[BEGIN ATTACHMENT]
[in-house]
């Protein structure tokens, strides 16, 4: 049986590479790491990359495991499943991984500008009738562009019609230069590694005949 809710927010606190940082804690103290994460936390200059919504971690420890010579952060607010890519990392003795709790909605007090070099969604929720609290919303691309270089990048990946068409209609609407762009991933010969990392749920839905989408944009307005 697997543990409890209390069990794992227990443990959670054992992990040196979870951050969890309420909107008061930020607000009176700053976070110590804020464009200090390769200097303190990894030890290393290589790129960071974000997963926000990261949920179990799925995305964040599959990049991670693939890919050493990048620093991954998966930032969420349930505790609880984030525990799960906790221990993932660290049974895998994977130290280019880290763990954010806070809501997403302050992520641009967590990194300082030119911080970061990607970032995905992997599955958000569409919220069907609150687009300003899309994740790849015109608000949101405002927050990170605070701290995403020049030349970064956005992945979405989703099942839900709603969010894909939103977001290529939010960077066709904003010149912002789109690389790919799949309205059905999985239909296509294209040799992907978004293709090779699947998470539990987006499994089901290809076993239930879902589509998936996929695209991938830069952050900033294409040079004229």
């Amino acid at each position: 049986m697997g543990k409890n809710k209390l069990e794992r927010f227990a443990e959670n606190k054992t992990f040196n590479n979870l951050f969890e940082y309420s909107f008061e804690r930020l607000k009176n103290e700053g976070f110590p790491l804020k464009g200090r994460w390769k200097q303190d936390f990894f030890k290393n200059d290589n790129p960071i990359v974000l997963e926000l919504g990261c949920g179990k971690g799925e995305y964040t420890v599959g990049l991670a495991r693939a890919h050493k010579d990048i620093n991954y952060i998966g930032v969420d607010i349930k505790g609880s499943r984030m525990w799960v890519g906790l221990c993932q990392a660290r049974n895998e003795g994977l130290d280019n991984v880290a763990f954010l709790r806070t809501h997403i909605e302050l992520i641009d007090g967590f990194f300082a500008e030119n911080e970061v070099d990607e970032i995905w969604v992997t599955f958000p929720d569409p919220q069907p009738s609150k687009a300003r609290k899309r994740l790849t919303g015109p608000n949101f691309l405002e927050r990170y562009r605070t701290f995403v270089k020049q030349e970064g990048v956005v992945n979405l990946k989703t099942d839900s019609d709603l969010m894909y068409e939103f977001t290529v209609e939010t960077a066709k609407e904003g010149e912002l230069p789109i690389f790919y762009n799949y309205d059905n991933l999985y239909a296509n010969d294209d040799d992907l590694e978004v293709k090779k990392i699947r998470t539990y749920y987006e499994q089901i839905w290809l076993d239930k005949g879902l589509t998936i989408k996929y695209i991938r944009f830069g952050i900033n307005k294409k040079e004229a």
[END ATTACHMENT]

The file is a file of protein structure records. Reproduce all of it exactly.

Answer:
[in-house]
């Protein structure tokens, strides 16, 4: 049986590479790491990359495991499943991984500008009738562009019609230069590694005949 809710927010606190940082804690103290994460936390200059919504971690420890010579952060607010890519990392003795709790909605007090070099969604929720609290919303691309270089990048990946068409209609609407762009991933010969990392749920839905989408944009307005 697997543990409890209390069990794992227990443990959670054992992990040196979870951050969890309420909107008061930020607000009176700053976070110590804020464009200090390769200097303190990894030890290393290589790129960071974000997963926000990261949920179990799925995305964040599959990049991670693939890919050493990048620093991954998966930032969420349930505790609880984030525990799960906790221990993932660290049974895998994977130290280019880290763990954010806070809501997403302050992520641009967590990194300082030119911080970061990607970032995905992997599955958000569409919220069907609150687009300003899309994740790849015109608000949101405002927050990170605070701290995403020049030349970064956005992945979405989703099942839900709603969010894909939103977001290529939010960077066709904003010149912002789109690389790919799949309205059905999985239909296509294209040799992907978004293709090779699947998470539990987006499994089901290809076993239930879902589509998936996929695209991938830069952050900033294409040079004229």
């Amino acid at each position: 049986m697997g543990k409890n809710k209390l069990e794992r927010f227990a443990e959670n606190k054992t992990f040196n590479n979870l951050f969890e940082y309420s909107f008061e804690r930020l607000k009176n103290e700053g976070f110590p790491l804020k464009g200090r994460w390769k200097q303190d936390f990894f030890k290393n200059d290589n790129p960071i990359v974000l997963e926000l919504g990261c949920g179990k971690g799925e995305y964040t420890v599959g990049l991670a495991r693939a890919h050493k010579d990048i620093n991954y952060i998966g930032v969420d607010i349930k505790g609880s499943r984030m525990w799960v890519g906790l221990c993932q990392a660290r049974n895998e003795g994977l130290d280019n991984v880290a763990f954010l709790r806070t809501h997403i909605e302050l992520i641009d007090g967590f990194f300082a500008e030119n911080e970061v070099d990607e970032i995905w969604v992997t599955f958000p929720d569409p919220q069907p009738s609150k687009a300003r609290k899309r994740l790849t919303g015109p608000n949101f691309l405002e927050r990170y562009r605070t701290f995403v270089k020049q030349e970064g990048v956005v992945n979405l990946k989703t099942d839900s019609d709603l969010m894909y068409e939103f977001t290529v209609e939010t960077a066709k609407e904003g010149e912002l230069p789109i690389f790919y762009n799949y309205d059905n991933l999985y239909a296509n010969d294209d040799d992907l590694e978004v293709k090779k990392i699947r998470t539990y749920y987006e499994q089901i839905w290809l076993d239930k005949g879902l589509t998936i989408k996929y695209i991938r944009f830069g952050i900033n307005k294409k040079e004229a």